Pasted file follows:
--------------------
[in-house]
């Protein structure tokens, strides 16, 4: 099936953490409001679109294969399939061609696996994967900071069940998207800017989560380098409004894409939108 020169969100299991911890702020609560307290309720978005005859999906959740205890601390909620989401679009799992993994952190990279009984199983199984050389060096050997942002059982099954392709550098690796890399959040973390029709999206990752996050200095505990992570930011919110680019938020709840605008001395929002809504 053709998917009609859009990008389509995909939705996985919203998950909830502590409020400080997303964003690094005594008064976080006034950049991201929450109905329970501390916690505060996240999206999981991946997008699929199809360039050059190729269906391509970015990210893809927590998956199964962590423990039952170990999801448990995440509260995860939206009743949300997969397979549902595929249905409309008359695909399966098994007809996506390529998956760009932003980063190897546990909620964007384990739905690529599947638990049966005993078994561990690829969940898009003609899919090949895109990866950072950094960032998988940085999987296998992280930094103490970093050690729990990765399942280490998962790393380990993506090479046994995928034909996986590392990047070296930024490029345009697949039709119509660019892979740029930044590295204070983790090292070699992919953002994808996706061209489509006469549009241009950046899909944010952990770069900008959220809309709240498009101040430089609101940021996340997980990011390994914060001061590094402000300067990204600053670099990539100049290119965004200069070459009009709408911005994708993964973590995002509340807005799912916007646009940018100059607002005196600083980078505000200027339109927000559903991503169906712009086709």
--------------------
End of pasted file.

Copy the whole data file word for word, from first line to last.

[in-house]
């Protein structure tokens, strides 16, 4: 099936953490409001679109294969399939061609696996994967900071069940998207800017989560380098409004894409939108 020169969100299991911890702020609560307290309720978005005859999906959740205890601390909620989401679009799992993994952190990279009984199983199984050389060096050997942002059982099954392709550098690796890399959040973390029709999206990752996050200095505990992570930011919110680019938020709840605008001395929002809504 053709998917009609859009990008389509995909939705996985919203998950909830502590409020400080997303964003690094005594008064976080006034950049991201929450109905329970501390916690505060996240999206999981991946997008699929199809360039050059190729269906391509970015990210893809927590998956199964962590423990039952170990999801448990995440509260995860939206009743949300997969397979549902595929249905409309008359695909399966098994007809996506390529998956760009932003980063190897546990909620964007384990739905690529599947638990049966005993078994561990690829969940898009003609899919090949895109990866950072950094960032998988940085999987296998992280930094103490970093050690729990990765399942280490998962790393380990993506090479046994995928034909996986590392990047070296930024490029345009697949039709119509660019892979740029930044590295204070983790090292070699992919953002994808996706061209489509006469549009241009950046899909944010952990770069900008959220809309709240498009101040430089609101940021996340997980990011390994914060001061590094402000300067990204600053670099990539100049290119965004200069070459009009709408911005994708993964973590995002509340807005799912916007646009940018100059607002005196600083980078505000200027339109927000559903991503169906712009086709």